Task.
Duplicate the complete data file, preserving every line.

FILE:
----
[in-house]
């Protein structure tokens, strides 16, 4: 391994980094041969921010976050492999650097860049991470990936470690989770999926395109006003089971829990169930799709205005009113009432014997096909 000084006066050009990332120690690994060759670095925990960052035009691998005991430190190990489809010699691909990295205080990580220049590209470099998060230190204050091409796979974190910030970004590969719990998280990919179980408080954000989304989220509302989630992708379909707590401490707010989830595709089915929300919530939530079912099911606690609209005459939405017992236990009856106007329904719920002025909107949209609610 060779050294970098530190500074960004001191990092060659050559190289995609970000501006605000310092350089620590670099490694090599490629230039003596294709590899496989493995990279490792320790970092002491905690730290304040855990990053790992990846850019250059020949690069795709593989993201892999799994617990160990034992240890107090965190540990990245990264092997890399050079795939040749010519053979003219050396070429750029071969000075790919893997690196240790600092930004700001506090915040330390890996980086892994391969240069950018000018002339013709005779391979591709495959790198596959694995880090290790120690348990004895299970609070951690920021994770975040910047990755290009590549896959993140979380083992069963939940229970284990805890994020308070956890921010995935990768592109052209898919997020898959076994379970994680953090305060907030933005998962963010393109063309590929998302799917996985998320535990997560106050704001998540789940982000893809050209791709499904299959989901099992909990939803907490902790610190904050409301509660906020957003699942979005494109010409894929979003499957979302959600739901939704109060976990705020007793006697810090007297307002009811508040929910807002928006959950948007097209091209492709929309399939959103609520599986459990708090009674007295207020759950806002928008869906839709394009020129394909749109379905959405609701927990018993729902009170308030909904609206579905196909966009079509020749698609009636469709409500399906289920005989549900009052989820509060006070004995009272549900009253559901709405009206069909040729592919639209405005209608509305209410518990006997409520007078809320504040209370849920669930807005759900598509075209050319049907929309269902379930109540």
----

[in-house]
């Protein structure tokens, strides 16, 4: 391994980094041969921010976050492999650097860049991470990936470690989770999926395109006003089971829990169930799709205005009113009432014997096909 000084006066050009990332120690690994060759670095925990960052035009691998005991430190190990489809010699691909990295205080990580220049590209470099998060230190204050091409796979974190910030970004590969719990998280990919179980408080954000989304989220509302989630992708379909707590401490707010989830595709089915929300919530939530079912099911606690609209005459939405017992236990009856106007329904719920002025909107949209609610 060779050294970098530190500074960004001191990092060659050559190289995609970000501006605000310092350089620590670099490694090599490629230039003596294709590899496989493995990279490792320790970092002491905690730290304040855990990053790992990846850019250059020949690069795709593989993201892999799994617990160990034992240890107090965190540990990245990264092997890399050079795939040749010519053979003219050396070429750029071969000075790919893997690196240790600092930004700001506090915040330390890996980086892994391969240069950018000018002339013709005779391979591709495959790198596959694995880090290790120690348990004895299970609070951690920021994770975040910047990755290009590549896959993140979380083992069963939940229970284990805890994020308070956890921010995935990768592109052209898919997020898959076994379970994680953090305060907030933005998962963010393109063309590929998302799917996985998320535990997560106050704001998540789940982000893809050209791709499904299959989901099992909990939803907490902790610190904050409301509660906020957003699942979005494109010409894929979003499957979302959600739901939704109060976990705020007793006697810090007297307002009811508040929910807002928006959950948007097209091209492709929309399939959103609520599986459990708090009674007295207020759950806002928008869906839709394009020129394909749109379905959405609701927990018993729902009170308030909904609206579905196909966009079509020749698609009636469709409500399906289920005989549900009052989820509060006070004995009272549900009253559901709405009206069909040729592919639209405005209608509305209410518990006997409520007078809320504040209370849920669930807005759900598509075209050319049907929309269902379930109540």